Alice Éclair, Spy Extraordinaire is the first in a new series of books featuring a cake-baking super-sleuth. Subtitled A Recipe for Trouble, young Alice is not only a great code-breaker, she’s also one of the finest pastry chefs in Paris. When her uncle, a French secret agent, sends her on a mission, Alice must board France’s most prestigious train. She poses as a baker in order to discover the identity of a rival spy and steal back some missing papers. With war looming, the country’s security is at stake!
What Is Alice Éclair, Spy Extraordinaire?
Much like MG Leonard’s and Sam Sedgeman’s Adventures on Trains series, which we absolutely love in our house, Alice Éclair features a child detective and an impressive locomotive (the fictional “Sapphire Express). It also has the added bonus of some gorgeous cake descriptions! Alice Eclair is aimed at slightly younger readers than Adventures on Trains; children from around seven and upwards should be able to enjoy its highly readable prose.
A Recipe for Trouble also touches more on real-world events than Adventures on Trains. The exact timing of the novel is unclear (unlike AoT which are contemporary stories). High teas on steam trains are, of course, still a thing in modern times, making the novel’s time-setting nebulous. It’s only as the plot reveals itself, that the time the action is set becomes clear. Whilst there is a strong suggestion that these events occur just before the Second World War, the time stamp is vague enough that the story could be taking place in a fictional Europe; one in turmoil at an unspecified point in time.
This loose assigning of setting allows us to imagine the plight of refugees from any time. A mirroring perhaps of another excellent Nosy Crow title, Running out of Time. When we live in a world where the UK has a Home Secretary who “dreams” of packing off asylum seekers to Africa, the framing of the novel and the importance of compassion towards refugees could not be more important.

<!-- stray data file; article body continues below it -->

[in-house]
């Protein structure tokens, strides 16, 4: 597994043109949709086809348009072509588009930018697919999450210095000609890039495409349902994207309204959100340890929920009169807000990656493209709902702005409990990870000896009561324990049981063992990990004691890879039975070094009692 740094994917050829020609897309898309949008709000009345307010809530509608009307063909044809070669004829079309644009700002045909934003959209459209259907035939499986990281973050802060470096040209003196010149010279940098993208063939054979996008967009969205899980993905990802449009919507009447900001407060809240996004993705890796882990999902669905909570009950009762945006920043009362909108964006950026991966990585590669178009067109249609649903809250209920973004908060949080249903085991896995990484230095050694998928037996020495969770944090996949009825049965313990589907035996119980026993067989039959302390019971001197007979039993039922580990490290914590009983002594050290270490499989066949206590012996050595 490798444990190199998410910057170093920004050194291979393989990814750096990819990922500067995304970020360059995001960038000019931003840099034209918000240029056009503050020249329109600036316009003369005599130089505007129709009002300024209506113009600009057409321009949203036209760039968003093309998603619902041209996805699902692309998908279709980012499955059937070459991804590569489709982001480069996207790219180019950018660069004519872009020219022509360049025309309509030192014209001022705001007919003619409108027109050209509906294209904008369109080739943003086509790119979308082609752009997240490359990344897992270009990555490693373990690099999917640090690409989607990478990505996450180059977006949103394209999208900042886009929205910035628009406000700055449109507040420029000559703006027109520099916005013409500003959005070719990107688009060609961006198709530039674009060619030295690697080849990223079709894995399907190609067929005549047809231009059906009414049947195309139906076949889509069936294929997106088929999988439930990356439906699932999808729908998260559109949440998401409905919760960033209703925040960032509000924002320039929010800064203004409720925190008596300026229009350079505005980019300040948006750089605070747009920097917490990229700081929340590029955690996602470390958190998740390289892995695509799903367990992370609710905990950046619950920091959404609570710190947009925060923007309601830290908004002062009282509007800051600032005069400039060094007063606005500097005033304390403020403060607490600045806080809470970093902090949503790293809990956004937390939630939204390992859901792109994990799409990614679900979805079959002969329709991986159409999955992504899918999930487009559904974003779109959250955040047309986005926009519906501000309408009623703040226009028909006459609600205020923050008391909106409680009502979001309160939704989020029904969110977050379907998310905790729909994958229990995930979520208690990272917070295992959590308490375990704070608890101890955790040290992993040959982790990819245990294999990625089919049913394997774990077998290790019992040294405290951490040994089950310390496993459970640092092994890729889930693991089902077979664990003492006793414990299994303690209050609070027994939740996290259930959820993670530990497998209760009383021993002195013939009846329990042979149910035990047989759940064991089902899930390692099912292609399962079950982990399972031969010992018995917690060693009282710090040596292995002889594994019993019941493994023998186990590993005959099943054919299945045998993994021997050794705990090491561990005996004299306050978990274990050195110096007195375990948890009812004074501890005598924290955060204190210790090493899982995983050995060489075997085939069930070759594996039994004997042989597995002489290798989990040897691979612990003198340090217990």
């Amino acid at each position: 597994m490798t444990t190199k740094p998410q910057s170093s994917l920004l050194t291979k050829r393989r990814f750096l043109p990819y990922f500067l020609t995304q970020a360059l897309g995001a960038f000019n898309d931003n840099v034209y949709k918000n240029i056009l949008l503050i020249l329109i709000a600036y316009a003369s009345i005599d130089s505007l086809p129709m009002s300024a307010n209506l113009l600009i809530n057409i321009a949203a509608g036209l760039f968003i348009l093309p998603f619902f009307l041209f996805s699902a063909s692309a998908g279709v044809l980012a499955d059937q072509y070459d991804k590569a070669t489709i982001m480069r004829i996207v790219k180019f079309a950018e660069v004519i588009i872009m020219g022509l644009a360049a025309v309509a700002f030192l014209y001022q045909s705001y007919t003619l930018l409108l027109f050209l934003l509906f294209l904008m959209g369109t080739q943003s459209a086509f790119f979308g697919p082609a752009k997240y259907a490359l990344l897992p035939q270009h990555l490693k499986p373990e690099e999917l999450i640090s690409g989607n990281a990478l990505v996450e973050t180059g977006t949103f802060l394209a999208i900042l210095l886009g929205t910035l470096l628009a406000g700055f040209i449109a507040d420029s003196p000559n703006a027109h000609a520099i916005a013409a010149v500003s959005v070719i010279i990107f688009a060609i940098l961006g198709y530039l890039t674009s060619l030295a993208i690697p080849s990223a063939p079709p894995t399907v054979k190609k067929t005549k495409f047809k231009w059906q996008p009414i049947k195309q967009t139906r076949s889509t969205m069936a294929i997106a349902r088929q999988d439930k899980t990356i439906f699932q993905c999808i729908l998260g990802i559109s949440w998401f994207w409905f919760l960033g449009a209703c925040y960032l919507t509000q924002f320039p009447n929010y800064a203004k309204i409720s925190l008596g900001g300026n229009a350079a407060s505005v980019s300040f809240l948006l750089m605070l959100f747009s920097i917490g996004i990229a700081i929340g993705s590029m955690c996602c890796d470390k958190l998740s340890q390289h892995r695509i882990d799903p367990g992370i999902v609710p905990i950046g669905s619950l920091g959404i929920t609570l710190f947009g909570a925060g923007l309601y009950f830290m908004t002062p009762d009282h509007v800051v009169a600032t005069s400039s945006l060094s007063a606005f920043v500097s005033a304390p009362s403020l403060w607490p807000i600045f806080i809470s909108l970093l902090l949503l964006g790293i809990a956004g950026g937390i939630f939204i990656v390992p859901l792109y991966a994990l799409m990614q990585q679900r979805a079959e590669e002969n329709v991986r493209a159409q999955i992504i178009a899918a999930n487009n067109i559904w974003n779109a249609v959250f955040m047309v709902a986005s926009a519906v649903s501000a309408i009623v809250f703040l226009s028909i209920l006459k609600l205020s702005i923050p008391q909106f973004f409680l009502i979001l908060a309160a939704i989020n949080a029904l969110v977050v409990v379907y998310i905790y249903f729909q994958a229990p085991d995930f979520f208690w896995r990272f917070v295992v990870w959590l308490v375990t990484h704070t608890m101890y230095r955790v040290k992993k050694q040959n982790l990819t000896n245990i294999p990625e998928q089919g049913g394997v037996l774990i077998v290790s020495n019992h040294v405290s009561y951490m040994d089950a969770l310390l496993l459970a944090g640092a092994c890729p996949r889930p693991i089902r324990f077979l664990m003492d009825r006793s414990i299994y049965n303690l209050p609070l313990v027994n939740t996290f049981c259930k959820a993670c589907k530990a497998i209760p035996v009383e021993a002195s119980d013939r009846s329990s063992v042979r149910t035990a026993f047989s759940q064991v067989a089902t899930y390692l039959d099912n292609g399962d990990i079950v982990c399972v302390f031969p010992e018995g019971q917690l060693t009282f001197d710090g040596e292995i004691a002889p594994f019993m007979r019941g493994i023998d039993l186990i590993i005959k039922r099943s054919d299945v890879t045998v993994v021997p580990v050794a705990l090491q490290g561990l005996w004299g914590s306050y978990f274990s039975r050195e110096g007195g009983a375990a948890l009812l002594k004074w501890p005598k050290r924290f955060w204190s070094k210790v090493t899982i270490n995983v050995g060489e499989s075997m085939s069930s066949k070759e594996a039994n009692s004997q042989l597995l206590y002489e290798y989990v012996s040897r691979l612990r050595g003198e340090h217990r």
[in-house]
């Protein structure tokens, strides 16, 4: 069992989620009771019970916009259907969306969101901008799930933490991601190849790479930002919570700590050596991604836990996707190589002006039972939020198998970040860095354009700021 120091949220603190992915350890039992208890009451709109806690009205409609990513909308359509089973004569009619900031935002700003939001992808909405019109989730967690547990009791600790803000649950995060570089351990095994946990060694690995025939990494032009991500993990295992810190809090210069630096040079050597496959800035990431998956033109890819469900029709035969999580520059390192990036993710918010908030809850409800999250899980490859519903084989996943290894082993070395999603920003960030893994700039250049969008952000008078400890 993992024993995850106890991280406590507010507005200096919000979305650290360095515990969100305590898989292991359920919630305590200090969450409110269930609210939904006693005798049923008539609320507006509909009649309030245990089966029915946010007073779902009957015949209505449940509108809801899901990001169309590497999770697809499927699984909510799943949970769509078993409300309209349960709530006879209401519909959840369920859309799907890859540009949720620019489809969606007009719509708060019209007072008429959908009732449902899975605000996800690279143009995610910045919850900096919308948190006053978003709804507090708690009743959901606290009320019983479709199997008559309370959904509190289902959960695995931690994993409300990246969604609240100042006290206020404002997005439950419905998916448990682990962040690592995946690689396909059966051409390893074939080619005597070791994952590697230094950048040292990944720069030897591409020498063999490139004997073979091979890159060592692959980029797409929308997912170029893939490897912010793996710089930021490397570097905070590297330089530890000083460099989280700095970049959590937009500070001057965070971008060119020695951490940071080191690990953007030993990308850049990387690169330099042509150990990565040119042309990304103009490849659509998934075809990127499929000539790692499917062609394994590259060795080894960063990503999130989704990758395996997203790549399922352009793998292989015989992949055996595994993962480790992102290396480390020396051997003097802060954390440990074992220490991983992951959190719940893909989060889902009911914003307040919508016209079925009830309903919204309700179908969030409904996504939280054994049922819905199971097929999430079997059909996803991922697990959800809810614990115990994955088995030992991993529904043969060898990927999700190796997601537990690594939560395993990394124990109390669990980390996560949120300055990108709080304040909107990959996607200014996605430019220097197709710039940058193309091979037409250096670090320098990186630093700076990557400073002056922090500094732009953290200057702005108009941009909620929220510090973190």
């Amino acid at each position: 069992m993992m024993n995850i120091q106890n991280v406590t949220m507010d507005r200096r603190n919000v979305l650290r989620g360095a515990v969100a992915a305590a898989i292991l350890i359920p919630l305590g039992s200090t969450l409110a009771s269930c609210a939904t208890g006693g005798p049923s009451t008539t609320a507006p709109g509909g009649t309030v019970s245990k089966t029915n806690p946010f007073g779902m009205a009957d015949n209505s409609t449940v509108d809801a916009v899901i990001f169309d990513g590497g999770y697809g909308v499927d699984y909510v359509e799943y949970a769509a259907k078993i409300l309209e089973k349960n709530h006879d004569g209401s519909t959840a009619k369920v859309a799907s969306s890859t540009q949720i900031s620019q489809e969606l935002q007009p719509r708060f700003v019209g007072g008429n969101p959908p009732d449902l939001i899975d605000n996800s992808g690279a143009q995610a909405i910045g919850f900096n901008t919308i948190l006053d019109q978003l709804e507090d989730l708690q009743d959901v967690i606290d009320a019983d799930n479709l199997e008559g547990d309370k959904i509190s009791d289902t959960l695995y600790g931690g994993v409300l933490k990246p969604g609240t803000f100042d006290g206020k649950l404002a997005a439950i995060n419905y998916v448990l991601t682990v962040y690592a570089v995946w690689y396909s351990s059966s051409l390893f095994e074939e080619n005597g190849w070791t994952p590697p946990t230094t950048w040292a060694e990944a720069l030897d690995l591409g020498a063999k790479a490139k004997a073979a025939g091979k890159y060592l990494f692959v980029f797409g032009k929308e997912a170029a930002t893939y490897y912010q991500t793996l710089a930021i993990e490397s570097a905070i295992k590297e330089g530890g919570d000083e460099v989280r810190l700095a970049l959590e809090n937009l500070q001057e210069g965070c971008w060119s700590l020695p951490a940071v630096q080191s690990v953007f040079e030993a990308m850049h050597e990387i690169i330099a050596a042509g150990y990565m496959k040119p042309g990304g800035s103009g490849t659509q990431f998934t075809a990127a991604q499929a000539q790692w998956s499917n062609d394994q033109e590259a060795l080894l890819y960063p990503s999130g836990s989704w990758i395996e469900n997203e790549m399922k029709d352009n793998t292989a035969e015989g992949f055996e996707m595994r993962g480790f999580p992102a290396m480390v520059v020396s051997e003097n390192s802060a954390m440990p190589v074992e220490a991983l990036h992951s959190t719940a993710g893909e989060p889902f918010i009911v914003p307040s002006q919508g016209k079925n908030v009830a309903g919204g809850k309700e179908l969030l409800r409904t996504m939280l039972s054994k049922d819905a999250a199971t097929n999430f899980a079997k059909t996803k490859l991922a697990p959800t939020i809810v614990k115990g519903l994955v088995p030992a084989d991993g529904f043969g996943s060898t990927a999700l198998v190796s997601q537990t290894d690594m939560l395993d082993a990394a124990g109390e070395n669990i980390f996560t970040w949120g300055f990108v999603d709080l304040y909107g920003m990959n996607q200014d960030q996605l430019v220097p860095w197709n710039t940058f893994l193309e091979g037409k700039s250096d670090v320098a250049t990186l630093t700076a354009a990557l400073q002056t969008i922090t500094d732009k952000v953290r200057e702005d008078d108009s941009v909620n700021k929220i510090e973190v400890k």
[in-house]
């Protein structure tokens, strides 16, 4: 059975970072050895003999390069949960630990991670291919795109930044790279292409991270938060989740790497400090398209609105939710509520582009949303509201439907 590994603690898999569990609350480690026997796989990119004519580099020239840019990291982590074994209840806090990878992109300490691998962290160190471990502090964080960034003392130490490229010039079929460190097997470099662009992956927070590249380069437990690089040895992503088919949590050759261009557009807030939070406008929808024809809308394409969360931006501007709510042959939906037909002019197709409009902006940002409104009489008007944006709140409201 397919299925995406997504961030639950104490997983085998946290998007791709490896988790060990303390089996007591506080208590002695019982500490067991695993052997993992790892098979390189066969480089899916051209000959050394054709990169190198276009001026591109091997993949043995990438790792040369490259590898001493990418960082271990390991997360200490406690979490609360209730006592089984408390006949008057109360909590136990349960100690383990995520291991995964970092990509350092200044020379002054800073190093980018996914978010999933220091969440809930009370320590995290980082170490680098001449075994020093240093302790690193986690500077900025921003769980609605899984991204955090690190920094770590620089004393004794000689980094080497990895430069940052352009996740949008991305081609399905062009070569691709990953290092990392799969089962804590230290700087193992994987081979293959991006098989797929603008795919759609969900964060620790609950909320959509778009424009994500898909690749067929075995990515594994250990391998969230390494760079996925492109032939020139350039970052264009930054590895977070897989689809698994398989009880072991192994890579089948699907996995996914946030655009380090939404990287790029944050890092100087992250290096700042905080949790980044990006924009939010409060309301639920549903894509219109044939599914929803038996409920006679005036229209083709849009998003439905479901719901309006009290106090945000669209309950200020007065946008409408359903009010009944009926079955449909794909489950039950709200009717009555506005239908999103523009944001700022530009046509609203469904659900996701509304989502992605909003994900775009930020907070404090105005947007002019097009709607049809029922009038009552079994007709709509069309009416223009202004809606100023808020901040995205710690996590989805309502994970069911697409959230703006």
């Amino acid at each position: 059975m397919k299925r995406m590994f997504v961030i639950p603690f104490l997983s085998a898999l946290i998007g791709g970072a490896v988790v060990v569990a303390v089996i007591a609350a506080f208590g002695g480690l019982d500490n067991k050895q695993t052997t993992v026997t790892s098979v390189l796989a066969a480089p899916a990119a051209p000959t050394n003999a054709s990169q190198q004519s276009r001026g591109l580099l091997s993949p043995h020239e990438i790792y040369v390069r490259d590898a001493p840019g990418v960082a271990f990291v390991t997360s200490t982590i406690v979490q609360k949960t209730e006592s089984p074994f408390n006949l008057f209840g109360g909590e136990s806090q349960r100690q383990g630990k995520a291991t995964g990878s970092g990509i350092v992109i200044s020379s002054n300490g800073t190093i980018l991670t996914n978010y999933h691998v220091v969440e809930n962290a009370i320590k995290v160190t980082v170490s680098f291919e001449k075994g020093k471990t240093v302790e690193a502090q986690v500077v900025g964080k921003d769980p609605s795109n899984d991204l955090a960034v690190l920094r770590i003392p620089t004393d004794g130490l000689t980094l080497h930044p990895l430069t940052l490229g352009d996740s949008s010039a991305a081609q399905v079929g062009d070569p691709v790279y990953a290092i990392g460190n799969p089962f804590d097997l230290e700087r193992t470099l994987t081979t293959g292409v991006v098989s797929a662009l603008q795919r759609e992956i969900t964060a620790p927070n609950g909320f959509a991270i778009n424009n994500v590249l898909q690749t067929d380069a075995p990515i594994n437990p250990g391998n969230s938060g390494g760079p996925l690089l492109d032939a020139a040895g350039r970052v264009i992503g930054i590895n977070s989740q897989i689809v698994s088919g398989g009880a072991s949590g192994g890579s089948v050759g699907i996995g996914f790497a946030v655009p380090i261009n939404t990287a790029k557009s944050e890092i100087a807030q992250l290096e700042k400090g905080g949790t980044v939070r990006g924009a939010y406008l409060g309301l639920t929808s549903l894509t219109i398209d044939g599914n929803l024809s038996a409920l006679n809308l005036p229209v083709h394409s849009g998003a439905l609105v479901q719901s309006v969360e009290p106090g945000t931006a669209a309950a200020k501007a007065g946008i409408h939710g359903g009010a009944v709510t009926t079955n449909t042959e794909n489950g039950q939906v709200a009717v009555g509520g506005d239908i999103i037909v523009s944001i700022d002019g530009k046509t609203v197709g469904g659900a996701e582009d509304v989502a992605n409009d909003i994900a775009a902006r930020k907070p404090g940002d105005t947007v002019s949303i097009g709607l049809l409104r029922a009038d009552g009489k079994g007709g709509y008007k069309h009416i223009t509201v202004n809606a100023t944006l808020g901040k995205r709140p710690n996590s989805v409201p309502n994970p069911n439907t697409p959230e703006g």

Why Read Alice Éclair, Spy Extraordinaire?
Politics aside, there’s a great plot in this book too. Alice spends much of her time in the kitchen but must find excuses to visit the passenger lounge and cabins. It’s then classic Agatha Christie. Which of the diverse range of passengers is the treacherous spy Alice’s Uncle has sent her to find? When Alice has worked this out, can she recover the missing papers without revealing herself as a spy who spies on spies?!
Sarah Todd Taylor’s prose rips along, and I loved the book, even though I’m far too old for it. It’s a classic caper, with some great set pieces and bluffs and double bluffs. A second book is promised (A Spoonful of Spying) and I can’t wait to check it out.
If you’d like to pick up a copy of Alice Éclair, Spy Extraordinaire you can do so here, in the US, and here, in the UK.
Disclosure: I received a copy of this book in order to write this review.